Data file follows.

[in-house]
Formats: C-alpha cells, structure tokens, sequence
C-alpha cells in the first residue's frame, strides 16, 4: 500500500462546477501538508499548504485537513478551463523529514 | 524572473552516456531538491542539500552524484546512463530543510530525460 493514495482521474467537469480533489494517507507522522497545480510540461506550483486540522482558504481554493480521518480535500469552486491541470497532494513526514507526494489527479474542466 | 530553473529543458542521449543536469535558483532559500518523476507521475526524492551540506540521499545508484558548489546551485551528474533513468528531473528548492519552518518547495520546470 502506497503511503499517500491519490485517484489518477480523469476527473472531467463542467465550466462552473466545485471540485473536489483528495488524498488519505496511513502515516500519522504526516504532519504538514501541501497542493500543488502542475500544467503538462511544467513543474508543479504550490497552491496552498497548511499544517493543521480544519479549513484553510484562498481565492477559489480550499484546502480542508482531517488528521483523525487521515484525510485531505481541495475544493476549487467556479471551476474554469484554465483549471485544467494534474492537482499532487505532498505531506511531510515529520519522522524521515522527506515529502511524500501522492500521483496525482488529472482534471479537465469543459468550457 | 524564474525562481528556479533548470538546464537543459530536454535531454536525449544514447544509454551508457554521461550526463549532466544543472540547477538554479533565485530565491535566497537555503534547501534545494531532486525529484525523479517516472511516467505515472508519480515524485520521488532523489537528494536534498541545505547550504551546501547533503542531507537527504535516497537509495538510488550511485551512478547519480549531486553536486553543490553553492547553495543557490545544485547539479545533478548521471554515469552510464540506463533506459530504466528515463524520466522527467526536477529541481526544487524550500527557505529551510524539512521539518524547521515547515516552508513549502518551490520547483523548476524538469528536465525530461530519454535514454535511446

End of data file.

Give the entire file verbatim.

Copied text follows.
[in-house]
Formats: C-alpha cells, structure tokens, sequence
C-alpha cells in the first residue's frame, strides 16, 4: 500500500462546477501538508499548504485537513478551463523529514 | 524572473552516456531538491542539500552524484546512463530543510530525460 493514495482521474467537469480533489494517507507522522497545480510540461506550483486540522482558504481554493480521518480535500469552486491541470497532494513526514507526494489527479474542466 | 530553473529543458542521449543536469535558483532559500518523476507521475526524492551540506540521499545508484558548489546551485551528474533513468528531473528548492519552518518547495520546470 502506497503511503499517500491519490485517484489518477480523469476527473472531467463542467465550466462552473466545485471540485473536489483528495488524498488519505496511513502515516500519522504526516504532519504538514501541501497542493500543488502542475500544467503538462511544467513543474508543479504550490497552491496552498497548511499544517493543521480544519479549513484553510484562498481565492477559489480550499484546502480542508482531517488528521483523525487521515484525510485531505481541495475544493476549487467556479471551476474554469484554465483549471485544467494534474492537482499532487505532498505531506511531510515529520519522522524521515522527506515529502511524500501522492500521483496525482488529472482534471479537465469543459468550457 | 524564474525562481528556479533548470538546464537543459530536454535531454536525449544514447544509454551508457554521461550526463549532466544543472540547477538554479533565485530565491535566497537555503534547501534545494531532486525529484525523479517516472511516467505515472508519480515524485520521488532523489537528494536534498541545505547550504551546501547533503542531507537527504535516497537509495538510488550511485551512478547519480549531486553536486553543490553553492547553495543557490545544485547539479545533478548521471554515469552510464540506463533506459530504466528515463524520466522527467526536477529541481526544487524550500527557505529551510524539512521539518524547521515547515516552508513549502518551490520547483523548476524538469528536465525530461530519454535514454535511446